Chelsea's Michael Hovater, above, is the top seed in the pole vault.

    Division 2
    at Forest Hills Eastern High School

    When: Saturday, June 1.
    Who: Chelsea, Milan.
    Outlook: Chelsea could make some noise with the necessary elite level athletes, mixed with depth, but probably lack the strength in relays to contend for a title.

    Berkley Edwards is the top-seed in the 100 and No. 2 in the 200. Michael Hovater is the top seed in the pole vault and teammates Travis Weiss and David St. Pierre could be on the medal stand with him as they are the No. 2 and 11 seeds respectively.

    Milan's Kalif Kelsey is a one man team, but could fare better than most with several members as a No. 3 seed in the 100, No. 6 in he long jump and No. 11 in the 200.

    Division 3
    at Comstock Park High School

    When: Saturday, June 1.
    Who: Father Gabriel Richard, Manchester, Whitmore Lake.
    Outlook: Gabriel Richard won a regional title, but it was one of the weaker regionals in Division 3. Michigan commit Blaise Stearns is the No. 6 seed in the 100.

    Willow Run freshman Brandon Morgan has a bright future ahead of him, qualifying in both the 100 and 200, but the state meet will be a grown man's game.

    Pete Cunningham covers sports for AnnArbor.com. He can be reached at petercunningham@annarbor.com. Follow him on Twitter @petcunningham.

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    Saline athletes cheer each other on at a meet against Huron earlier this season.

    Daniel Brenner | AnnArbor.com file photo

    The Saline girls track and field team may not be at a state title level just yet. But at the end of the track and field state finals, two trophies are presented to the state champion and to the state runner-up.

    And with a large contingent and potential for both individual and relay state titles, the Hornets are hoping to grab one of them.

    “They give two trophies, and we’ll battle,” Saline coach Brian Boze said earlier this season.

    The Hornets will bring 14 runners competing in individual events and have three relays qualified for this weekend's Division 1 state finals, Saturday at East Kentwood High School. They will be looking to improve on a fifth-place finish last year.

    Grosse Pointe South is the odds on favorite to take the team title, led by some of the best distance runners in the country. But a deep Saline squad that won the SEC should be near the top, too.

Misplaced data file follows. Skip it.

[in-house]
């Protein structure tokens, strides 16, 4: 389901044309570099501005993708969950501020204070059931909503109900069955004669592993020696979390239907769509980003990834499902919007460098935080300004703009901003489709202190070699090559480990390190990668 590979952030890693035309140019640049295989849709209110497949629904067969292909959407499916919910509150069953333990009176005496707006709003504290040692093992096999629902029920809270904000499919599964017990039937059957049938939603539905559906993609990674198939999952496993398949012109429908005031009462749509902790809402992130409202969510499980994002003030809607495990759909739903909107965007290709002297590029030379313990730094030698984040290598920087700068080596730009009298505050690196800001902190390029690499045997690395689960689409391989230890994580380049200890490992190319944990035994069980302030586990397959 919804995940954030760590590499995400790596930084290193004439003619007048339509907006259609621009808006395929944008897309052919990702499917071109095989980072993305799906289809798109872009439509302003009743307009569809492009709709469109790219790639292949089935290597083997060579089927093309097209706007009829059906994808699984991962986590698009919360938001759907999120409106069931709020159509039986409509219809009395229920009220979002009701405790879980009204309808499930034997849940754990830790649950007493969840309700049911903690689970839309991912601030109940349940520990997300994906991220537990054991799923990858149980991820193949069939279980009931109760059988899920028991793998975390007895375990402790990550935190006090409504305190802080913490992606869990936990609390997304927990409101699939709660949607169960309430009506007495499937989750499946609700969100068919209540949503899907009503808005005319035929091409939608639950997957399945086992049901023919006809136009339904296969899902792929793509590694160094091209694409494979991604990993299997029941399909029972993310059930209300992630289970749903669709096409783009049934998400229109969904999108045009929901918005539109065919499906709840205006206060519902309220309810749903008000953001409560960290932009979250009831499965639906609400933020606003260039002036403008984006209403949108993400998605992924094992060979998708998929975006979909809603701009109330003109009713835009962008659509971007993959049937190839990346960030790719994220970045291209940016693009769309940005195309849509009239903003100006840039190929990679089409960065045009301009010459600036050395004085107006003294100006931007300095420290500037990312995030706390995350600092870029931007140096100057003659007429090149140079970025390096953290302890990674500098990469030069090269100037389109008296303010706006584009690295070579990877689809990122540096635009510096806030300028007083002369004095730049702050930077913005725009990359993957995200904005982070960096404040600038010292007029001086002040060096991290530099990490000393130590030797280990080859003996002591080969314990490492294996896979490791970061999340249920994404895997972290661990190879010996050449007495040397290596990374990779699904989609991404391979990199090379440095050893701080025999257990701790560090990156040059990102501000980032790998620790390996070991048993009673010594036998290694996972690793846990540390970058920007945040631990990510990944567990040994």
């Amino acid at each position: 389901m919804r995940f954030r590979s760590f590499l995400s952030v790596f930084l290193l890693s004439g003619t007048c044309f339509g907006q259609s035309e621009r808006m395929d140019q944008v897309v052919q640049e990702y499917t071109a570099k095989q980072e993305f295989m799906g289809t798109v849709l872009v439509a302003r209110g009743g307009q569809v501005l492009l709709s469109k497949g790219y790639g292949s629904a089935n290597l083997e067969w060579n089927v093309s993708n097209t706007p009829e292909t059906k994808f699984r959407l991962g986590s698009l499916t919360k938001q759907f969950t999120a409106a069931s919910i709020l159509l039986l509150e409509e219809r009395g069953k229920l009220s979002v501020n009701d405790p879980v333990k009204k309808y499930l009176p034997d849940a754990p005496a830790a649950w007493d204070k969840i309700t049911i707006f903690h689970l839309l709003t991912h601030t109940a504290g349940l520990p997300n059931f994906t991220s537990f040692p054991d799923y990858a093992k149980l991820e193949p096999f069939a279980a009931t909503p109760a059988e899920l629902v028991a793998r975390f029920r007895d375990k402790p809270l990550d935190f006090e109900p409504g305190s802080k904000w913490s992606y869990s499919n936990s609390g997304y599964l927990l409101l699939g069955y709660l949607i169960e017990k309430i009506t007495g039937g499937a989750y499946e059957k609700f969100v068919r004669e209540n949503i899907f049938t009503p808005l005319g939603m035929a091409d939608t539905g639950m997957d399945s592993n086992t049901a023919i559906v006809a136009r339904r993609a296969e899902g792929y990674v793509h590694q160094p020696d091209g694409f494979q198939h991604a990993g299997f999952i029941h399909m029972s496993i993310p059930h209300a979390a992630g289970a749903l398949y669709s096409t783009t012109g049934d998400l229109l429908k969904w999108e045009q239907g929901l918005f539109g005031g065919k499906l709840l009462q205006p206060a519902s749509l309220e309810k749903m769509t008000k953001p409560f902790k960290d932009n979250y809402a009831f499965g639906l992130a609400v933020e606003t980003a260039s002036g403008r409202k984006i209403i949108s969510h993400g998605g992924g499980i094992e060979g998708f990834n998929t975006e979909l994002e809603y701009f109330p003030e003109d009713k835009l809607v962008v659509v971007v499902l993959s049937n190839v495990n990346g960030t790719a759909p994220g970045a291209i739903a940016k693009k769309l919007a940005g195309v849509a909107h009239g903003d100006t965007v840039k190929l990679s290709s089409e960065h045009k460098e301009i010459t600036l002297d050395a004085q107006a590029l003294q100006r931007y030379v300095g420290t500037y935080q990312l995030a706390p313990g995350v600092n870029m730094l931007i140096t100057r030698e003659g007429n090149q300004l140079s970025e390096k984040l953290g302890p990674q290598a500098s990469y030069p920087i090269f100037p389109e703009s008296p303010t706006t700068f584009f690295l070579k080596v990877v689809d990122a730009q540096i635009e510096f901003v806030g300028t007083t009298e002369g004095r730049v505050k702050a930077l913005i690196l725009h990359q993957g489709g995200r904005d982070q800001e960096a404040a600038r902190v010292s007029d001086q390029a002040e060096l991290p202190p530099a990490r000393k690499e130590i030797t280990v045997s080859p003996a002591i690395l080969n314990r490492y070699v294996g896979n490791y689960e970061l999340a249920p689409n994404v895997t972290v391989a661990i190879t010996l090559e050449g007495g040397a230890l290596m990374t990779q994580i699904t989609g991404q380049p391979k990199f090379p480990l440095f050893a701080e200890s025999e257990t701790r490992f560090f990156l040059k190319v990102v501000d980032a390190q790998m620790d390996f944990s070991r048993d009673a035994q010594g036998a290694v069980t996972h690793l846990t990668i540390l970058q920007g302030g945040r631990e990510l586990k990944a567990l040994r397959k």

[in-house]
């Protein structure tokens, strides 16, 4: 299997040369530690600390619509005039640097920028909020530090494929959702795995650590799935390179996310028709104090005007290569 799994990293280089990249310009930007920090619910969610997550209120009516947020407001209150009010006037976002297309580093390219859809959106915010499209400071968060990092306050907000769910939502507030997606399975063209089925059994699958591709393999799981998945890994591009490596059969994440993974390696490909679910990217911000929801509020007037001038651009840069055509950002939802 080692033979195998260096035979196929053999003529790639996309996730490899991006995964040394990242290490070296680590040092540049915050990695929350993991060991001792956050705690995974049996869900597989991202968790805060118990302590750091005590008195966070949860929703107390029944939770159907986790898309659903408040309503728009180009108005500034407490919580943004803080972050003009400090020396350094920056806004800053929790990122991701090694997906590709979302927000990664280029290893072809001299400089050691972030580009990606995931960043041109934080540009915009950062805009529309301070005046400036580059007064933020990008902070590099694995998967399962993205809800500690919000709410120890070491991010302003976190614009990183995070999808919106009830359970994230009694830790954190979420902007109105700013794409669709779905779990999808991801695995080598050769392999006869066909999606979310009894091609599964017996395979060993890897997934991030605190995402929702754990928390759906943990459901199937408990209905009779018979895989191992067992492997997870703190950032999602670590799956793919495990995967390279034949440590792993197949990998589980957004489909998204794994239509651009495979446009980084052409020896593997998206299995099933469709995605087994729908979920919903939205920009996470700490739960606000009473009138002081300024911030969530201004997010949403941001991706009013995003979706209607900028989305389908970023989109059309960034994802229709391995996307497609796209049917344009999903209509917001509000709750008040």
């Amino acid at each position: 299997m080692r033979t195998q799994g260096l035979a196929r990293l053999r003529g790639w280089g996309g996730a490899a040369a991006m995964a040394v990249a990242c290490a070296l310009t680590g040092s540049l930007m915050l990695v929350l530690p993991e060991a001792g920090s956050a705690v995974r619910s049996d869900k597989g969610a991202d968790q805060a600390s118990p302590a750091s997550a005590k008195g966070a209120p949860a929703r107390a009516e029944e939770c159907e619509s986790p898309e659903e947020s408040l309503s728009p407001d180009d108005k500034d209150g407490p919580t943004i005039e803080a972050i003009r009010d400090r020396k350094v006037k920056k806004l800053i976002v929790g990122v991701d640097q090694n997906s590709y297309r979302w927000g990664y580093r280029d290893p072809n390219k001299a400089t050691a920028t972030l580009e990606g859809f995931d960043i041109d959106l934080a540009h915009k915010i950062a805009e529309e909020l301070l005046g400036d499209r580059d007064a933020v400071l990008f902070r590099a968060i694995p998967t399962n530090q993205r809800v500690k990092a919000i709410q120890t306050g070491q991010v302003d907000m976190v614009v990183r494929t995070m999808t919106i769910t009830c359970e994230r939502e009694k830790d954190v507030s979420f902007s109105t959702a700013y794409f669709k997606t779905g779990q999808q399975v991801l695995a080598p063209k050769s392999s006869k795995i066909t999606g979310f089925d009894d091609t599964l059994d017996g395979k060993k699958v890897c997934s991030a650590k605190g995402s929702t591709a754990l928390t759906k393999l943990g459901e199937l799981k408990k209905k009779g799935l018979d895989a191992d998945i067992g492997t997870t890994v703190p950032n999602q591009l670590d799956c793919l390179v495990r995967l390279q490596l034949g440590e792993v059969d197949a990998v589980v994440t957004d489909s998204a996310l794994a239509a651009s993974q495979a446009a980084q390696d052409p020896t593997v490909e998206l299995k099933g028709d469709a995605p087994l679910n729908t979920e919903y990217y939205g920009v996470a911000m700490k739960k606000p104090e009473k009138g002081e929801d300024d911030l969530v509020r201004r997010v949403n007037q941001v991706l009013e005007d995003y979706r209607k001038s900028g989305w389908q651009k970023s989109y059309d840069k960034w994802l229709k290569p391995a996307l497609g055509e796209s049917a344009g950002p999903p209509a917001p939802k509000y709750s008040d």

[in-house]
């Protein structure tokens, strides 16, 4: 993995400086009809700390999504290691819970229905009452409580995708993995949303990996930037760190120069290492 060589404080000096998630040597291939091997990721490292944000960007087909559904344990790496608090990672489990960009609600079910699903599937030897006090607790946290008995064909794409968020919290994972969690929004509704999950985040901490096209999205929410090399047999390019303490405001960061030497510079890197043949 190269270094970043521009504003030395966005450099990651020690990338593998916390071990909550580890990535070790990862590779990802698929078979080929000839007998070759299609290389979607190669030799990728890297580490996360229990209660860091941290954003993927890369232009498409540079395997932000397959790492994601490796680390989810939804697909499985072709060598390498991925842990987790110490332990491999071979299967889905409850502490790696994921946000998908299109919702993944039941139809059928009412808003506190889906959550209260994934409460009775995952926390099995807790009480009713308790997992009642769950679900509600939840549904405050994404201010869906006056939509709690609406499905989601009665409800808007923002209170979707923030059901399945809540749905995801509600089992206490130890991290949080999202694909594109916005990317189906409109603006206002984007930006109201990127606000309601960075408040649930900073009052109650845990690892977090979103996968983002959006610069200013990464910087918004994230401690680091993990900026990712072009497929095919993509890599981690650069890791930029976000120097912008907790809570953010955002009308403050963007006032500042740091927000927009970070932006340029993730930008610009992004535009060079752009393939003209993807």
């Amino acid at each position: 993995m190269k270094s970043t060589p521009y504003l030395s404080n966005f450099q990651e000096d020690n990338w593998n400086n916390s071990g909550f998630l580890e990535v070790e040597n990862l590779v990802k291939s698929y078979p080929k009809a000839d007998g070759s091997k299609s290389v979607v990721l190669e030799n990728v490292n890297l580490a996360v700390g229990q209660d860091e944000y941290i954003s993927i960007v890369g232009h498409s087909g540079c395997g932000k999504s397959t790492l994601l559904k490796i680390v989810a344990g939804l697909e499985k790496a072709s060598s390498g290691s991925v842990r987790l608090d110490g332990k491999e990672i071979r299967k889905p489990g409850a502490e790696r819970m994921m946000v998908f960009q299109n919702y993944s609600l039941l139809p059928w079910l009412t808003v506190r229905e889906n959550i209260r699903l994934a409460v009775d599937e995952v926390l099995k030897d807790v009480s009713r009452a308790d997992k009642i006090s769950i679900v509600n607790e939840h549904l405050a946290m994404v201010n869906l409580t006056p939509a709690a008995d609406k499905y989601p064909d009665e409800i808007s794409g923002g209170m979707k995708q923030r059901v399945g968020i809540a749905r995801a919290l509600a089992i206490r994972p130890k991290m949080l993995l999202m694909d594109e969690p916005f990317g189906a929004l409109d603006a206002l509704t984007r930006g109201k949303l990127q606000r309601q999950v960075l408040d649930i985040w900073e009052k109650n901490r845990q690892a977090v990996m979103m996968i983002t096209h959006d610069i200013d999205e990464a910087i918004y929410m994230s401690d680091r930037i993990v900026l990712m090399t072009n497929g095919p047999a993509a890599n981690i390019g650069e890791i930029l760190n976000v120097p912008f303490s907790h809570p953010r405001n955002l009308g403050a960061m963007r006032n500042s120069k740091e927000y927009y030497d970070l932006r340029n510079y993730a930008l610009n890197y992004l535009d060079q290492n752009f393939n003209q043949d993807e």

“There’s no illusion as to their talent,” Boze said earlier this month of GPS. “They have certain talent that’s untouchable. Our goal is to be as competitive as we can and to put forth the best team we can on that day.”

    “We are very strong, but you need superstars and we’re trying to develop some of those kids to be competitive at that level.”

    Hornets junior Quenee’ Dale ran the top regionals time in the 100-meter hurdles, at 14.10 seconds. She is looking to become the Hornets’ first individual state champion since 2002. She will also run the 100-meter dash, where she is seeded fourth.

    “She’s very good, she works very hard,” Boze said of Dale. “It’s unfortunate for her that the state’s not as deep in girls as it was last year. There were some incredible races. But she’s training hard and she runs year-round, and the potential is pretty high with her.”

    Senior thrower Randi Bennett, coming off an ACL tear in the fall and a disappointing performance at last year’s state meet, could finish All-State in both the shot put and discus.

    And the Hornets’ 400-meter relay team will be looking to repeat its state title from last year, with three of the four members back.

    MHSAA girls track and field state championships

    Division 1
    At East Kentwood High School

    When: Saturday, June 1.
    Who: Dexter, Huron, Lincoln, Pioneer, Saline, Skyline, Ypsilanti.
    Outlook: Outside of Saline, several other area athletes should finish high this weekend.

    Ypsilanti’s Endia Francois has the chance to be All-State in four different events. She is the fifth seed in the 400-meter, the No. 7 seed in the 200-meter, the No. 8 seed in the high jump and the No. 13 in the long jump.